Category Archives: global

Book Review: Frontlines of Peace


A book review by Dr Anurug Chakma from the Australian Institute of International Affairs (published under a Creative Commons License)

In her book, Séverine Autesserre investigates the persistence of an “unlikely peace” in certain conflict-ridden areas like Idjwi in Congo and Somaliland in Somalia. She argues that locally-led grassroots peacebuilding efforts uphold a unique peace in these regions.

Conflict arises from a multitude of factors, ranging from the absence of state presence throughout the territory, governance crises, democratic deficits, and pervasive violence to corruption, extreme poverty, unemployment, geographical location, and regional tensions. Despite these challenges, why does an “unlikely peace” prevail in certain parts of conflict-affected countries like Idjwi and Somaliland but not in other areas? Séverine Autesserre addresses this important question in her fascinating and insightful book.

Drawing from her extensive fieldwork spanning two decades across 12 conflict zones, including Congo, Somaliland, and Colombia, Autesserre argues that template-driven, outsider-led, and top-down international peacebuilding often emphasises governmental institutions, political leadership, and international interventions while neglecting the significance of locally-led grassroots peacebuilding efforts in sustaining peace in various conflict-affected countries.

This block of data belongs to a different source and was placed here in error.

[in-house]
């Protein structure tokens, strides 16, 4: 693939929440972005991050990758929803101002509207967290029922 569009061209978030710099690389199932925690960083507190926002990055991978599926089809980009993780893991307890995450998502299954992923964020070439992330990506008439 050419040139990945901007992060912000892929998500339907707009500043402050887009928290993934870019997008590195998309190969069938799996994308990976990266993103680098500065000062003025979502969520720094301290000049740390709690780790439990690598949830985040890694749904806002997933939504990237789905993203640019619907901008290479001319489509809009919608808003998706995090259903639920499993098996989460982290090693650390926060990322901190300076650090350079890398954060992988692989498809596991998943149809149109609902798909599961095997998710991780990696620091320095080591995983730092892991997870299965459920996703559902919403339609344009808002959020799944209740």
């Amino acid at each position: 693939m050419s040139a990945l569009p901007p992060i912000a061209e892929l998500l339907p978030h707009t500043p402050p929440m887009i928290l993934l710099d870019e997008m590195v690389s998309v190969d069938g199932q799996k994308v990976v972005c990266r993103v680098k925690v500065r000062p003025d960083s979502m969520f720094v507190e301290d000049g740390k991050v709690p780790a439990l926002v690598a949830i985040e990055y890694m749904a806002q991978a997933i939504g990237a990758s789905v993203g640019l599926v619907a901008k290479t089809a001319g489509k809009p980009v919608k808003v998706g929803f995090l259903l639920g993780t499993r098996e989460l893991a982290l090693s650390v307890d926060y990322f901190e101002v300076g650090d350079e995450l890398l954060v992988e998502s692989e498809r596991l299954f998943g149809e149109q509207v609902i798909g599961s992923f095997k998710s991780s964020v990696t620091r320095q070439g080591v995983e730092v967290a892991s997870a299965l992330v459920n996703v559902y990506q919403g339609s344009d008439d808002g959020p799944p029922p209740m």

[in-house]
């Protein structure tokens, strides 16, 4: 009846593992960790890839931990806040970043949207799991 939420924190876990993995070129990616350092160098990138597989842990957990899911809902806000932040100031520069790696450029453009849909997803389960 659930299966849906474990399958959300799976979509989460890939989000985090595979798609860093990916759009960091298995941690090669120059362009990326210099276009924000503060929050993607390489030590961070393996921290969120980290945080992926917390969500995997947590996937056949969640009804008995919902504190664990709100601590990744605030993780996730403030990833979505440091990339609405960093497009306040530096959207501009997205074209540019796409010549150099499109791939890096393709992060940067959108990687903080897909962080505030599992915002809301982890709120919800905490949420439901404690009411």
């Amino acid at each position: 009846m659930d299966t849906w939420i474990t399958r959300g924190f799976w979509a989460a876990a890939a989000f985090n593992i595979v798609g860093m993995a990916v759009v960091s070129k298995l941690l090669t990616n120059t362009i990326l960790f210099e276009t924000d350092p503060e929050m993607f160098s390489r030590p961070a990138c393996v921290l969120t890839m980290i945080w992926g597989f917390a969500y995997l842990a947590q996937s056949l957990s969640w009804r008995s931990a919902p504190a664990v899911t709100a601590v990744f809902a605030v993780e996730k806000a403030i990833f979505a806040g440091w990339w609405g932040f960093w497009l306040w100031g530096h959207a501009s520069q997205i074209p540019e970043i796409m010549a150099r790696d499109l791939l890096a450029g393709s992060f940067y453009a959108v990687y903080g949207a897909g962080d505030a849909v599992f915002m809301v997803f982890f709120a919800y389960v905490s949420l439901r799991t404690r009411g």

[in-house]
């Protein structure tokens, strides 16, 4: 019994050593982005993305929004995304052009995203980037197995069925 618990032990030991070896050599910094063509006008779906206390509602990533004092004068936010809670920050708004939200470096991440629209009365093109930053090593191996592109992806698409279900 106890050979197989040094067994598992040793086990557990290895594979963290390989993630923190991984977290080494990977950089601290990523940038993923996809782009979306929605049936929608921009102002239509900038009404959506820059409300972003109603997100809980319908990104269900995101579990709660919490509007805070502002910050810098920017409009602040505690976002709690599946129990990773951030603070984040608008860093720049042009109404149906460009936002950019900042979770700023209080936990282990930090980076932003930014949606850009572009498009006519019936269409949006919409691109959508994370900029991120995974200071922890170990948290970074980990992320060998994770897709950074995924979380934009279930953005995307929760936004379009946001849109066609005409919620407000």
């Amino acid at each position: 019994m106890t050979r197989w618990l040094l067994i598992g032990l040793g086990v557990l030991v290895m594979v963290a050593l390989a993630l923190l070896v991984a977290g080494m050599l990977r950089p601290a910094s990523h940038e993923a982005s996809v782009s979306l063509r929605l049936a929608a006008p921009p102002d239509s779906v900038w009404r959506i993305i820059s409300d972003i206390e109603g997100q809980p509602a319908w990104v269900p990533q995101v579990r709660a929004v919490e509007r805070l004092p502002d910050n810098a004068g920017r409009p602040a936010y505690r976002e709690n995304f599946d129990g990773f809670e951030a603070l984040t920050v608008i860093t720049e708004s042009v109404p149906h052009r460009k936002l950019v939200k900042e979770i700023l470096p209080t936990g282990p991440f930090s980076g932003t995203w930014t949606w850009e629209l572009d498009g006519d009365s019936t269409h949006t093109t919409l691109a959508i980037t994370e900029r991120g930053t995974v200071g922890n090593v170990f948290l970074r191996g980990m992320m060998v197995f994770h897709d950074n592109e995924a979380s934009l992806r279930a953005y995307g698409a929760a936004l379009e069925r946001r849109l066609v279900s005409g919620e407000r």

Throughout her scholarly work, Autesserre has insisted on a “culture of peace” in communities like Idjwi, where strong taboos against violence are instilled from childhood. To prevent the escalation of local-level tensions, local people reach out to grassroots actors such as religious networks, traditional institutions such as mwamis (the traditional chiefs), and village chiefs and community groups instead of resorting to violence or asking for help from the police or the army.

In Somaliland, traditional governance and grassroots initiatives have led to peace, with local elders organising 39 peace conferences, with communities supporting them through hosting, financing, and providing security.

In Colombia, the residents of peace zones protect themselves by refusing cooperation with warring parties, remaining neutral and unarmed, and employing collective strategies to deter threats.

Similar peace zones are found worldwide, from Afghanistan, Bosnia, Fiji, and Indonesia to Mozambique, Northern Ireland, and the Philippines. The bottom line is that the involvement of government elites or institutions is not always required to control violence at the local level.